We also represent the School Food Review Working Group - a wider coalition of 36 organisations spanning charities, educational organisations, catering companies, unions and academics, committed to working together to improve children’s health by reforming the school food system.
The Feed the Future campaign is also being partnered by The Independent in association with the Evening Standard.
About Impact on Urban Health
Impact on Urban Health is an independent urban health foundation. Working in partnership with others, it takes a place-based approach to tackling urban health issues in the London Boroughs of Lambeth and Southwark, sharing what it learns with other cities around the world. Impact on Urban Health takes a programmatic approach, focusing on a small range of big issues. It aims to tackle the inequality that exists for children and families in accessing nutritious diets, by making healthier food options accessible and affordable to all families in the places where they live and spend their time.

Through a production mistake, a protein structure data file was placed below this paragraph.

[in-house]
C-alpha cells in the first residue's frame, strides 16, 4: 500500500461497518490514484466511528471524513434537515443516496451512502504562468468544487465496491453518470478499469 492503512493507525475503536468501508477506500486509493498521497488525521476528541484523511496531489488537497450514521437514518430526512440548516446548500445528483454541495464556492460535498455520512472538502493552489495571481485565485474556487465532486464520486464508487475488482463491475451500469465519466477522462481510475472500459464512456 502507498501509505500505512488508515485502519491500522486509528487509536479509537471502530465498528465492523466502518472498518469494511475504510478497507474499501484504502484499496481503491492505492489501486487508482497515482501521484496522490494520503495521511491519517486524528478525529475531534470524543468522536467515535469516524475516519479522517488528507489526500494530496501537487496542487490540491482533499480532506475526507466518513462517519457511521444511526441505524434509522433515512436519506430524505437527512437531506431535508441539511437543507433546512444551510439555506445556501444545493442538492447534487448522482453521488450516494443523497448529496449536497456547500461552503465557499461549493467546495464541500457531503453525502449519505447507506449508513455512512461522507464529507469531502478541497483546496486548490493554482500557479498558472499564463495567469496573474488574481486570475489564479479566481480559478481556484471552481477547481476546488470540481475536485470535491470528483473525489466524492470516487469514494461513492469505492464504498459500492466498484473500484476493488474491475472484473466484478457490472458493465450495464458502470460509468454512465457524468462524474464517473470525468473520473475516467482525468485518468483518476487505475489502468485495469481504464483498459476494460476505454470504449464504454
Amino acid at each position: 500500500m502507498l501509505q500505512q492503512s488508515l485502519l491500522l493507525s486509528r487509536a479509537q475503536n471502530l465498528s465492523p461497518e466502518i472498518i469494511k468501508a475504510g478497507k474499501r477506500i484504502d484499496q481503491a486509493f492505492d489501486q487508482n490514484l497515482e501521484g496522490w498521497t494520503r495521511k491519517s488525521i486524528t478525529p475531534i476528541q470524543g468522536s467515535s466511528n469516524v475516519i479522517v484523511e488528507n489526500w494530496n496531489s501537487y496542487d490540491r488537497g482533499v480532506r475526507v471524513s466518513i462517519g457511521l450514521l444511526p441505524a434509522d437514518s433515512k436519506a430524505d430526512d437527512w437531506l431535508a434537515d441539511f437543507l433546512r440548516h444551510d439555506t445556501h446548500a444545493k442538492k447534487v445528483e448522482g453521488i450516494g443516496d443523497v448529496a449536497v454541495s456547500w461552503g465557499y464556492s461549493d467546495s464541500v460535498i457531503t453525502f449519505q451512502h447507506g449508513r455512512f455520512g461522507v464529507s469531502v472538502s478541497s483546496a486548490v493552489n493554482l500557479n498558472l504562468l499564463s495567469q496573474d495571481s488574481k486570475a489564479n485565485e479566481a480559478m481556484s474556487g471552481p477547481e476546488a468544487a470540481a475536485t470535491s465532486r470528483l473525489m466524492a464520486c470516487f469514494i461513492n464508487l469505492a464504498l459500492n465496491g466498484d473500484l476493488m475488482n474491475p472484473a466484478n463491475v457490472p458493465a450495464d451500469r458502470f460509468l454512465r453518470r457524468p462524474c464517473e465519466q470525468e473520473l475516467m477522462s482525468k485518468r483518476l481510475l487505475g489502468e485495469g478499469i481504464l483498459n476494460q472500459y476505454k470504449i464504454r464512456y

About The Food Foundation
The Food Foundation is a charity working to influence food policy and business practice, shaping a sustainable food system which makes healthy diets affordable and accessible for all. We work in partnership with researchers, campaigners, community bodies, industry, investors, government and citizens to galvanise the UK’s diverse agents of change, using surprising and inventive ideas to drive fundamental shifts in our food system. These efforts are based on the continual re-evaluation of opportunities for action, building and synthesising strong evidence, convening powerful coalitions, harnessing citizens’ voices and delivering impactful communications.
Registered Charity Number 1187611.